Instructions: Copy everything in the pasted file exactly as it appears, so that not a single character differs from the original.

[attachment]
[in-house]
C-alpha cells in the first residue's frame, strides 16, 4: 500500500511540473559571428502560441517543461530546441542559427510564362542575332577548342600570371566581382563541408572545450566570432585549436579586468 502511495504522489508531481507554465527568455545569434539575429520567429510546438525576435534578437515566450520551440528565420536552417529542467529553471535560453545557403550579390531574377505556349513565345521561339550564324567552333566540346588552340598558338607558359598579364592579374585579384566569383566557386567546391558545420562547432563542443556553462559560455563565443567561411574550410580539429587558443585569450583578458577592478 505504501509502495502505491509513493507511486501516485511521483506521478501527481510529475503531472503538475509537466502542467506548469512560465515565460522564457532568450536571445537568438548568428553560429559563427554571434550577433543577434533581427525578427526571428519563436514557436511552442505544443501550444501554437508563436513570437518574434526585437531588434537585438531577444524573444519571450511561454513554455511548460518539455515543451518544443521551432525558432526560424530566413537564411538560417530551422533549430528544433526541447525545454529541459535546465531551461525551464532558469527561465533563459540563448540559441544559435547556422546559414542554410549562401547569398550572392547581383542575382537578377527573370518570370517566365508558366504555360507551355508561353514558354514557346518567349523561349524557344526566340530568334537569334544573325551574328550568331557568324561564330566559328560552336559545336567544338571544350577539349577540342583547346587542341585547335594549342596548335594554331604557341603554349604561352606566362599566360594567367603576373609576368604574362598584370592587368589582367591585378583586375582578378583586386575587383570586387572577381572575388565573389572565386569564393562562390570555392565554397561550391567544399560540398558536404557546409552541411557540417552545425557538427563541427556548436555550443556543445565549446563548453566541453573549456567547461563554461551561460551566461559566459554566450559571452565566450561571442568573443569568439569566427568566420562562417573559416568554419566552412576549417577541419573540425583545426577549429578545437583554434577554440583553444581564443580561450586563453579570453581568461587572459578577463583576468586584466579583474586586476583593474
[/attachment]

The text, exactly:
[in-house]
C-alpha cells in the first residue's frame, strides 16, 4: 500500500511540473559571428502560441517543461530546441542559427510564362542575332577548342600570371566581382563541408572545450566570432585549436579586468 502511495504522489508531481507554465527568455545569434539575429520567429510546438525576435534578437515566450520551440528565420536552417529542467529553471535560453545557403550579390531574377505556349513565345521561339550564324567552333566540346588552340598558338607558359598579364592579374585579384566569383566557386567546391558545420562547432563542443556553462559560455563565443567561411574550410580539429587558443585569450583578458577592478 505504501509502495502505491509513493507511486501516485511521483506521478501527481510529475503531472503538475509537466502542467506548469512560465515565460522564457532568450536571445537568438548568428553560429559563427554571434550577433543577434533581427525578427526571428519563436514557436511552442505544443501550444501554437508563436513570437518574434526585437531588434537585438531577444524573444519571450511561454513554455511548460518539455515543451518544443521551432525558432526560424530566413537564411538560417530551422533549430528544433526541447525545454529541459535546465531551461525551464532558469527561465533563459540563448540559441544559435547556422546559414542554410549562401547569398550572392547581383542575382537578377527573370518570370517566365508558366504555360507551355508561353514558354514557346518567349523561349524557344526566340530568334537569334544573325551574328550568331557568324561564330566559328560552336559545336567544338571544350577539349577540342583547346587542341585547335594549342596548335594554331604557341603554349604561352606566362599566360594567367603576373609576368604574362598584370592587368589582367591585378583586375582578378583586386575587383570586387572577381572575388565573389572565386569564393562562390570555392565554397561550391567544399560540398558536404557546409552541411557540417552545425557538427563541427556548436555550443556543445565549446563548453566541453573549456567547461563554461551561460551566461559566459554566450559571452565566450561571442568573443569568439569566427568566420562562417573559416568554419566552412576549417577541419573540425583545426577549429578545437583554434577554440583553444581564443580561450586563453579570453581568461587572459578577463583576468586584466579583474586586476583593474